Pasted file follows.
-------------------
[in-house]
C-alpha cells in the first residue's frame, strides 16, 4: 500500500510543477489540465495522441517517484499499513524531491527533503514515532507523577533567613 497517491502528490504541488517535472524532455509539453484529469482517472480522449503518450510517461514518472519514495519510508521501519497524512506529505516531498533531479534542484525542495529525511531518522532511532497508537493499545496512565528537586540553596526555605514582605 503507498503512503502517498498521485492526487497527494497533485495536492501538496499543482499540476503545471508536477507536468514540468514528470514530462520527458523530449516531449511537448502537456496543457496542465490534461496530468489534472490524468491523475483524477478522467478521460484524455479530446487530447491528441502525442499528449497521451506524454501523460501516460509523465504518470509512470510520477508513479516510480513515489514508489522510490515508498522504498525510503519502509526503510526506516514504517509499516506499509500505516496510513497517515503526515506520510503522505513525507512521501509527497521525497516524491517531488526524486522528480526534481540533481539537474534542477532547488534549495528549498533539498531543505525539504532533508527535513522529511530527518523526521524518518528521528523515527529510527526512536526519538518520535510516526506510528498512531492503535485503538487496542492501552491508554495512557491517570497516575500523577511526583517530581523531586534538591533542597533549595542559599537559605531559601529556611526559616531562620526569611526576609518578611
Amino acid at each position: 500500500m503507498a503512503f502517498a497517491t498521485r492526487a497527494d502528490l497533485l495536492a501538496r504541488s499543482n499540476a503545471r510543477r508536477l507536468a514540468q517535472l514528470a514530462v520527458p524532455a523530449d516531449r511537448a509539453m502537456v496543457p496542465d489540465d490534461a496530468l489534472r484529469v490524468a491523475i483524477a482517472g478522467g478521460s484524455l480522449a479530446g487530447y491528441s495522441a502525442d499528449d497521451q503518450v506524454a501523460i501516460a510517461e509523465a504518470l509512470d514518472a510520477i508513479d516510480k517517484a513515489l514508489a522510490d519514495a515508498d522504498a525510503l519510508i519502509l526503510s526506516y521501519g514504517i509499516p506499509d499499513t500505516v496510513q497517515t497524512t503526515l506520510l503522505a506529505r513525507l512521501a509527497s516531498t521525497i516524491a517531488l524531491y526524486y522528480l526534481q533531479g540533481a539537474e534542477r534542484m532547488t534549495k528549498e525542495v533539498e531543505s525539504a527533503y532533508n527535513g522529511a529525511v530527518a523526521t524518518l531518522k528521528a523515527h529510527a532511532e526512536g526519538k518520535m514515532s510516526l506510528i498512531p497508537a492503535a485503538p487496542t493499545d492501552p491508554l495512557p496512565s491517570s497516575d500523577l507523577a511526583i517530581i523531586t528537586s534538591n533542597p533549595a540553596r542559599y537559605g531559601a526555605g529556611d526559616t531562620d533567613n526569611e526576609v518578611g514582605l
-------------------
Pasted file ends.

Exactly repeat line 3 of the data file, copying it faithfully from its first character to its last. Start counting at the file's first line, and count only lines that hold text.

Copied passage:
Amino acid at each position: 500500500m503507498a503512503f502517498a497517491t498521485r492526487a497527494d502528490l497533485l495536492a501538496r504541488s499543482n499540476a503545471r510543477r508536477l507536468a514540468q517535472l514528470a514530462v520527458p524532455a523530449d516531449r511537448a509539453m502537456v496543457p496542465d489540465d490534461a496530468l489534472r484529469v490524468a491523475i483524477a482517472g478522467g478521460s484524455l480522449a479530446g487530447y491528441s495522441a502525442d499528449d497521451q503518450v506524454a501523460i501516460a510517461e509523465a504518470l509512470d514518472a510520477i508513479d516510480k517517484a513515489l514508489a522510490d519514495a515508498d522504498a525510503l519510508i519502509l526503510s526506516y521501519g514504517i509499516p506499509d499499513t500505516v496510513q497517515t497524512t503526515l506520510l503522505a506529505r513525507l512521501a509527497s516531498t521525497i516524491a517531488l524531491y526524486y522528480l526534481q533531479g540533481a539537474e534542477r534542484m532547488t534549495k528549498e525542495v533539498e531543505s525539504a527533503y532533508n527535513g522529511a529525511v530527518a523526521t524518518l531518522k528521528a523515527h529510527a532511532e526512536g526519538k518520535m514515532s510516526l506510528i498512531p497508537a492503535a485503538p487496542t493499545d492501552p491508554l495512557p496512565s491517570s497516575d500523577l507523577a511526583i517530581i523531586t528537586s534538591n533542597p533549595a540553596r542559599y537559605g531559601a526555605g529556611d526559616t531562620d533567613n526569611e526576609v518578611g514582605l